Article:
This paper is an effort at redressing the historical and intergenerational Indigenous struggle that has evolved in the United States, Mexico, and Central America since the initial conquests from Europe. It is a psychological study of the ongoing violence that involves a social, political, and historical inquiry. I use direct quotes from psychologists, historians, and community organizers, among other historical and contemporary figures, to construct a narrative about colonization and corporatization. The interdisciplinary survey originated with my academic study of contemporary relational psychoanalysis (Mitchell, 1993), the writings of Native American psychology educator Eduardo Duran (Duran, 2006; Duran & Duran, 1995), and the Zapatista rebellion in Chiapas, Mexico (Harvey, 1994; Midnight Notes Collective, 2001). The study has evolved to emphasize the observations of Salvadoran social psychologist Ignacio Martín-Baró (1994), and an analysis of historical anthologies (Keen, 1991; Nabokov, 1991; Weber, 1973) alongside writings based on direct experience of violence related to colonizing processes.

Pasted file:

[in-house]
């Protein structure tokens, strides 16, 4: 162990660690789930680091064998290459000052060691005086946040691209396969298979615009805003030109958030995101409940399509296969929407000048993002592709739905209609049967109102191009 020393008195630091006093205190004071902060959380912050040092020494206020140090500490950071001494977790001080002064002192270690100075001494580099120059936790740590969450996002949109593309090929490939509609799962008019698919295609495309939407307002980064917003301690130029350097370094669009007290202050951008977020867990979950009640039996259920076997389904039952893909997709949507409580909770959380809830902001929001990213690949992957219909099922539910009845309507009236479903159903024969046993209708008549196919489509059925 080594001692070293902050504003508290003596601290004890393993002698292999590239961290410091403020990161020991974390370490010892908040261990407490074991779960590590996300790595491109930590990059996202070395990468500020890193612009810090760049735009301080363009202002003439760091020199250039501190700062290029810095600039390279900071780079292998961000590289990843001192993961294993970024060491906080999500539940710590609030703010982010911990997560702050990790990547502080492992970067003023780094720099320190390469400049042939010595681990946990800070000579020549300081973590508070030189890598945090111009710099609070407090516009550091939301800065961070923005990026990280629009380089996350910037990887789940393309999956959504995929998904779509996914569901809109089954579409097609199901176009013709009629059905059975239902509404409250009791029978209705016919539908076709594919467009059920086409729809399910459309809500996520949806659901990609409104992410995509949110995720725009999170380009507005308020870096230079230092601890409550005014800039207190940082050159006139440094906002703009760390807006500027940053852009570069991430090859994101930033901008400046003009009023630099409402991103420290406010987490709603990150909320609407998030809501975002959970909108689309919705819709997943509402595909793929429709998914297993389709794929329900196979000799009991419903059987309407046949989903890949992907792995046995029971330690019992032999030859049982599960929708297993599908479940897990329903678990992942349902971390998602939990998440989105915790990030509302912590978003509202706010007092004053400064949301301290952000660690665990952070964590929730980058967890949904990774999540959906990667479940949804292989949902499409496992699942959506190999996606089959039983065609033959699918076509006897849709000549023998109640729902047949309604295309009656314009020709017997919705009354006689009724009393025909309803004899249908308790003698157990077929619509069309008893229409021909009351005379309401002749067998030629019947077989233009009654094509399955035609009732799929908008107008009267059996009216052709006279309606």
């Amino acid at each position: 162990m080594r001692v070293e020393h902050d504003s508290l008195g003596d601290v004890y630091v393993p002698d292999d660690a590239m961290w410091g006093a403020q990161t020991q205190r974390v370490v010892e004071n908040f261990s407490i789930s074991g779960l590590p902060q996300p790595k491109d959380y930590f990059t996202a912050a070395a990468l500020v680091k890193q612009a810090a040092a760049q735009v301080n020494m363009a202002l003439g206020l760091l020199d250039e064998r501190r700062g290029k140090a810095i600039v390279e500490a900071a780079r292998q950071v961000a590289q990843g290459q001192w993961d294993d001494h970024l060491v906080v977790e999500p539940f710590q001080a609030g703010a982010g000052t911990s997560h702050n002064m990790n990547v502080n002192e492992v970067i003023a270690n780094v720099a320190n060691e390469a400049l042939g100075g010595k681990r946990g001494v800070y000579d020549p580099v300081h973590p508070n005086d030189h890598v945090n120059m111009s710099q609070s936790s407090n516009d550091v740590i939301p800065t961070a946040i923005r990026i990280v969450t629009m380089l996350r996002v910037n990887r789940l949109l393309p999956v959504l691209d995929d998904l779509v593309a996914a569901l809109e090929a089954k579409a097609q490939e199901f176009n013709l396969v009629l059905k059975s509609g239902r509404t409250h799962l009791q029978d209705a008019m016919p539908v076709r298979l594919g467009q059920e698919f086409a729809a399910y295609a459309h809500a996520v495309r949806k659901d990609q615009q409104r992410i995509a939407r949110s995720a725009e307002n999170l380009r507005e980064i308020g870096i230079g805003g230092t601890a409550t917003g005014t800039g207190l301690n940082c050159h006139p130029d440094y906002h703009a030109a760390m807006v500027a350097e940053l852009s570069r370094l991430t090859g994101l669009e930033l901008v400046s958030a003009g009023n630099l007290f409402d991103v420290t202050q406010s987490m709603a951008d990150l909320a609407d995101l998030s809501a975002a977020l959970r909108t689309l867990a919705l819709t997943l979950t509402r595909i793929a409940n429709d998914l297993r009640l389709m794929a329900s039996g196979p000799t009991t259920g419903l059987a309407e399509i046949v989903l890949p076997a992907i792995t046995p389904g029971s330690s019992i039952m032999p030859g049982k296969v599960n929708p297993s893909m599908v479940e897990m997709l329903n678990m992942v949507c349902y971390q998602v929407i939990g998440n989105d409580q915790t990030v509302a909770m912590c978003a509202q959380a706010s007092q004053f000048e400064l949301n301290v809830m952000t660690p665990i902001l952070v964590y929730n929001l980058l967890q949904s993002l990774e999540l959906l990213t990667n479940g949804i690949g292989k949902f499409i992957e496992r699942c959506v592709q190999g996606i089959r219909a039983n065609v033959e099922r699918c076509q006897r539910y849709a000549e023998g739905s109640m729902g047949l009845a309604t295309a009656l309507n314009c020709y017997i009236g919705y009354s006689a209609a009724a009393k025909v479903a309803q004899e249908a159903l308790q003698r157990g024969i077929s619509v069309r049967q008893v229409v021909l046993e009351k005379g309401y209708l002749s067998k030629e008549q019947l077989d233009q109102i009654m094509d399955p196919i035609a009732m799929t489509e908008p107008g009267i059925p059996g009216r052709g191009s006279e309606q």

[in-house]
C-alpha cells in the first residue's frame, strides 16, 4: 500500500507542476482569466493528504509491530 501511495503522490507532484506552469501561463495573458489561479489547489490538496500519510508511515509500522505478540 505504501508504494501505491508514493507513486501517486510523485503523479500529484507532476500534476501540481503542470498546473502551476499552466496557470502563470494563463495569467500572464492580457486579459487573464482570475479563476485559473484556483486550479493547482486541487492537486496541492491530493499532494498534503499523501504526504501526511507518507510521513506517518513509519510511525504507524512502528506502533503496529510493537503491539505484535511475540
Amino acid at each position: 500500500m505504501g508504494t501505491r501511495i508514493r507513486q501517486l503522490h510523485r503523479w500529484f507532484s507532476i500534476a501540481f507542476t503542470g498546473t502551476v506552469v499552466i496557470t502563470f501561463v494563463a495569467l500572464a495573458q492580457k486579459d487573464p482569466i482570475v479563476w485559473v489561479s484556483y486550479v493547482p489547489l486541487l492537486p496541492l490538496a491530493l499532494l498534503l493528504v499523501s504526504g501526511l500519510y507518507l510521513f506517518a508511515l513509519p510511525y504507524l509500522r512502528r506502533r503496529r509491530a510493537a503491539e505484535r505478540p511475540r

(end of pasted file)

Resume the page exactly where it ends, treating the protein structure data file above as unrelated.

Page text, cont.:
|School:||California Institute of Integral Studies|
|School Location:||United States -- California|
|Source:||DAI-A 82/6(E), Dissertation Abstracts International|
|Subjects:||Clinical psychology, Ethnic studies, Native American studies|
|Keywords:||Capitalism, Colonization, History, Indigenous, Liberation, Psychology|
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